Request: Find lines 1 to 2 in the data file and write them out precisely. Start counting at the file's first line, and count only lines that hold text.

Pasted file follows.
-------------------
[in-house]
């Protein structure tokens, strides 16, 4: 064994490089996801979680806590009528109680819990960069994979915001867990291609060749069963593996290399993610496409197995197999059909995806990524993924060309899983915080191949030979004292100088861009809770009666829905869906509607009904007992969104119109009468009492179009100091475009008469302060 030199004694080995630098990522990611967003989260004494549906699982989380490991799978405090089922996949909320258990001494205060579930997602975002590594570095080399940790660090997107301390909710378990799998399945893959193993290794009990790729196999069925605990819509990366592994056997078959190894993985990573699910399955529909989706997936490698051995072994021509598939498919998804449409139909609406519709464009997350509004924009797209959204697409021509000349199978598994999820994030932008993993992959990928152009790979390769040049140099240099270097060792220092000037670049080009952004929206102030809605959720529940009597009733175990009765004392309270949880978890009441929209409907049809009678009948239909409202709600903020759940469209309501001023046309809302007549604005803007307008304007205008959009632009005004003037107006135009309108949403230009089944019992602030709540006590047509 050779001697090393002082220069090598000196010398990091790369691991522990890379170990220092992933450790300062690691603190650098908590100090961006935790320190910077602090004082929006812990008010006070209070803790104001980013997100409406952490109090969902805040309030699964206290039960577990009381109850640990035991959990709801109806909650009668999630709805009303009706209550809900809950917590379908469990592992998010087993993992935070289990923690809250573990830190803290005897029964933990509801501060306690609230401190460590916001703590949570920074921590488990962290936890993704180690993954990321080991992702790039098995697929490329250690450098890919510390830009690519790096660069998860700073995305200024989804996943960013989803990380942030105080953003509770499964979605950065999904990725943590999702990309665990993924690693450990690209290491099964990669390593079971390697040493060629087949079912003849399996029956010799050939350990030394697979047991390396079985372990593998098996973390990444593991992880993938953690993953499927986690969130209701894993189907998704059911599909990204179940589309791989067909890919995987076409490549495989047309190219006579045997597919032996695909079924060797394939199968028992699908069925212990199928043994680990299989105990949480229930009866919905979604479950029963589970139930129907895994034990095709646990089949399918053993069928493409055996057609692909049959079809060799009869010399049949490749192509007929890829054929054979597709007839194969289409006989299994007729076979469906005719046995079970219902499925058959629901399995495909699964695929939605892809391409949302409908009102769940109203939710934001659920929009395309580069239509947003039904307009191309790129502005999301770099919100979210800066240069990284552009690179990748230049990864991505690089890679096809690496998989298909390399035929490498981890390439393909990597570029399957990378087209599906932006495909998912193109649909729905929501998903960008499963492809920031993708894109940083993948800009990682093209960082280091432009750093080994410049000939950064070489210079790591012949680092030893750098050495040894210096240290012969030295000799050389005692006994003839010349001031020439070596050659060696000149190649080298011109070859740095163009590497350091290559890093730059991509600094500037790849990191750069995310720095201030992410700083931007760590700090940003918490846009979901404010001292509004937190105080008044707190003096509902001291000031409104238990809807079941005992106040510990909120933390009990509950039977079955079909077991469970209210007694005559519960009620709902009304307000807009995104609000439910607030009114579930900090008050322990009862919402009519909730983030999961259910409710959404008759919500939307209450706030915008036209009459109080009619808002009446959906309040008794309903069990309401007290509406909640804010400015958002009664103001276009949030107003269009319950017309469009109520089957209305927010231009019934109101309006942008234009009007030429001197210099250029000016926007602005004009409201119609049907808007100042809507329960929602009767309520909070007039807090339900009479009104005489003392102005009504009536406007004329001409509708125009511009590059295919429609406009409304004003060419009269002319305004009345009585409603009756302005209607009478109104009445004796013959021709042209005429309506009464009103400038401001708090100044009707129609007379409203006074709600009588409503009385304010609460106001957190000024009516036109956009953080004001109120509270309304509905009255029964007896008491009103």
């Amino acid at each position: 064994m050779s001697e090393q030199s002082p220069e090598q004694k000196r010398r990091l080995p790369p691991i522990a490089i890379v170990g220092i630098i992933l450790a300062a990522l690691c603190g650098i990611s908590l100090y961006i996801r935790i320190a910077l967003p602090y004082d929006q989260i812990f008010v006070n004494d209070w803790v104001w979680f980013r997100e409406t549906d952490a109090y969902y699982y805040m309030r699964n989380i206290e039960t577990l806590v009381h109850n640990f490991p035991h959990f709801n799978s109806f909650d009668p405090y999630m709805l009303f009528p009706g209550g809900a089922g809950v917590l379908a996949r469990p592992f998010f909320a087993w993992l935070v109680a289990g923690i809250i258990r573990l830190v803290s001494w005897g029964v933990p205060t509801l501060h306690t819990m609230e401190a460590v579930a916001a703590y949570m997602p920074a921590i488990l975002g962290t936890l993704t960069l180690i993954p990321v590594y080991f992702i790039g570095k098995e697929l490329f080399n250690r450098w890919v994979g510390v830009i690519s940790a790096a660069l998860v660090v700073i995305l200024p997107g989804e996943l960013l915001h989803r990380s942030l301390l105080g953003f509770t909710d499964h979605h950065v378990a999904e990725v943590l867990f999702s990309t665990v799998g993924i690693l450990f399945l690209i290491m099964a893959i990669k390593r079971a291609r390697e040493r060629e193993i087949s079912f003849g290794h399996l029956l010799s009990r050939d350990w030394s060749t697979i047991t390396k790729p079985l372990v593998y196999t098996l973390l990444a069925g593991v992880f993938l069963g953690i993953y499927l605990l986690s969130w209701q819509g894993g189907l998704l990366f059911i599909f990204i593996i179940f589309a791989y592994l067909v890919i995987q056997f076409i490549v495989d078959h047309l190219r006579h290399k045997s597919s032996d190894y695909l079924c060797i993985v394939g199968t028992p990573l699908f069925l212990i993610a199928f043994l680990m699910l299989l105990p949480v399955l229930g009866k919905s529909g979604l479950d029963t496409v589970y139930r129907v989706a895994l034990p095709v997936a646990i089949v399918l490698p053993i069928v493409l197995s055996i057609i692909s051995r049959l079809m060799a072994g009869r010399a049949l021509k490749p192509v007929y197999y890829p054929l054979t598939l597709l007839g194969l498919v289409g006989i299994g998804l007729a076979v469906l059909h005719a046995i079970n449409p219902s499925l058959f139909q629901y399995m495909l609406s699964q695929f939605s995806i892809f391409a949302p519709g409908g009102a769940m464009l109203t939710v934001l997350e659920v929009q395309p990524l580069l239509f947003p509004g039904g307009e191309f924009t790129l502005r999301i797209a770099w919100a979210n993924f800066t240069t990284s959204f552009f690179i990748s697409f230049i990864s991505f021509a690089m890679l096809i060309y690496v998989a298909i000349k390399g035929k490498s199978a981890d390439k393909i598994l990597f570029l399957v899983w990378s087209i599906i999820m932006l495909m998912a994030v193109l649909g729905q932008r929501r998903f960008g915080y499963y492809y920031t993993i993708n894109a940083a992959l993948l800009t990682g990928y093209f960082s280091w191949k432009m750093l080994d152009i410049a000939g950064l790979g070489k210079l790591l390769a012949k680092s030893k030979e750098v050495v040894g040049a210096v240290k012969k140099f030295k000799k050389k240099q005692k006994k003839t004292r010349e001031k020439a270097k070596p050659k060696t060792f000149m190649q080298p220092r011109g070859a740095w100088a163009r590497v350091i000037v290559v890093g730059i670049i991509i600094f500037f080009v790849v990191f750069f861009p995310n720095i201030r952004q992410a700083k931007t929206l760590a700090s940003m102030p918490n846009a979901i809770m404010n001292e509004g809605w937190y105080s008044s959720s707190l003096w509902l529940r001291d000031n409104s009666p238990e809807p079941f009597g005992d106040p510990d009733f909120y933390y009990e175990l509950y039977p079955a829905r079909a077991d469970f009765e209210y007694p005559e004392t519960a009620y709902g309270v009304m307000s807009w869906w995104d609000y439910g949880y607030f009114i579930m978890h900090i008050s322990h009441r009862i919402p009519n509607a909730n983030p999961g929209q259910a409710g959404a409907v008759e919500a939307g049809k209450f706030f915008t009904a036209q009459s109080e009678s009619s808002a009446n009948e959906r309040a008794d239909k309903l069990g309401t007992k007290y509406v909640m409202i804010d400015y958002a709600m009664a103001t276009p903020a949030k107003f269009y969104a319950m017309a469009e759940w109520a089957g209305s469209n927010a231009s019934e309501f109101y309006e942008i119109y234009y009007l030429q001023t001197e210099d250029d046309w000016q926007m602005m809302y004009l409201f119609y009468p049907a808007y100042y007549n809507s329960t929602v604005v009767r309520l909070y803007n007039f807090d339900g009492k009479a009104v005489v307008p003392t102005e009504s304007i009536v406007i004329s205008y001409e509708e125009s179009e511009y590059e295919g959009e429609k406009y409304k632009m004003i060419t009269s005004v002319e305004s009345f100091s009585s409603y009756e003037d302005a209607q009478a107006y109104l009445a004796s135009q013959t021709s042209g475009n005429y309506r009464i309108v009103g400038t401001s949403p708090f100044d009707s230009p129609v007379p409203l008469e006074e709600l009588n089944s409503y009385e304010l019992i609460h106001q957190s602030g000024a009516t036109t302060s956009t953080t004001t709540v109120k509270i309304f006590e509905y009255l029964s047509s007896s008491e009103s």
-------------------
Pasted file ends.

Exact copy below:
[in-house]
């Protein structure tokens, strides 16, 4: 064994490089996801979680806590009528109680819990960069994979915001867990291609060749069963593996290399993610496409197995197999059909995806990524993924060309899983915080191949030979004292100088861009809770009666829905869906509607009904007992969104119109009468009492179009100091475009008469302060 030199004694080995630098990522990611967003989260004494549906699982989380490991799978405090089922996949909320258990001494205060579930997602975002590594570095080399940790660090997107301390909710378990799998399945893959193993290794009990790729196999069925605990819509990366592994056997078959190894993985990573699910399955529909989706997936490698051995072994021509598939498919998804449409139909609406519709464009997350509004924009797209959204697409021509000349199978598994999820994030932008993993992959990928152009790979390769040049140099240099270097060792220092000037670049080009952004929206102030809605959720529940009597009733175990009765004392309270949880978890009441929209409907049809009678009948239909409202709600903020759940469209309501001023046309809302007549604005803007307008304007205008959009632009005004003037107006135009309108949403230009089944019992602030709540006590047509 050779001697090393002082220069090598000196010398990091790369691991522990890379170990220092992933450790300062690691603190650098908590100090961006935790320190910077602090004082929006812990008010006070209070803790104001980013997100409406952490109090969902805040309030699964206290039960577990009381109850640990035991959990709801109806909650009668999630709805009303009706209550809900809950917590379908469990592992998010087993993992935070289990923690809250573990830190803290005897029964933990509801501060306690609230401190460590916001703590949570920074921590488990962290936890993704180690993954990321080991992702790039098995697929490329250690450098890919510390830009690519790096660069998860700073995305200024989804996943960013989803990380942030105080953003509770499964979605950065999904990725943590999702990309665990993924690693450990690209290491099964990669390593079971390697040493060629087949079912003849399996029956010799050939350990030394697979047991390396079985372990593998098996973390990444593991992880993938953690993953499927986690969130209701894993189907998704059911599909990204179940589309791989067909890919995987076409490549495989047309190219006579045997597919032996695909079924060797394939199968028992699908069925212990199928043994680990299989105990949480229930009866919905979604479950029963589970139930129907895994034990095709646990089949399918053993069928493409055996057609692909049959079809060799009869010399049949490749192509007929890829054929054979597709007839194969289409006989299994007729076979469906005719046995079970219902499925058959629901399995495909699964695929939605892809391409949302409908009102769940109203939710934001659920929009395309580069239509947003039904307009191309790129502005999301770099919100979210800066240069990284552009690179990748230049990864991505690089890679096809690496998989298909390399035929490498981890390439393909990597570029399957990378087209599906932006495909998912193109649909729905929501998903960008499963492809920031993708894109940083993948800009990682093209960082280091432009750093080994410049000939950064070489210079790591012949680092030893750098050495040894210096240290012969030295000799050389005692006994003839010349001031020439070596050659060696000149190649080298011109070859740095163009590497350091290559890093730059991509600094500037790849990191750069995310720095201030992410700083931007760590700090940003918490846009979901404010001292509004937190105080008044707190003096509902001291000031409104238990809807079941005992106040510990909120933390009990509950039977079955079909077991469970209210007694005559519960009620709902009304307000807009995104609000439910607030009114579930900090008050322990009862919402009519909730983030999961259910409710959404008759919500939307209450706030915008036209009459109080009619808002009446959906309040008794309903069990309401007290509406909640804010400015958002009664103001276009949030107003269009319950017309469009109520089957209305927010231009019934109101309006942008234009009007030429001197210099250029000016926007602005004009409201119609049907808007100042809507329960929602009767309520909070007039807090339900009479009104005489003392102005009504009536406007004329001409509708125009511009590059295919429609406009409304004003060419009269002319305004009345009585409603009756302005209607009478109104009445004796013959021709042209005429309506009464009103400038401001708090100044009707129609007379409203006074709600009588409503009385304010609460106001957190000024009516036109956009953080004001109120509270309304509905009255029964007896008491009103």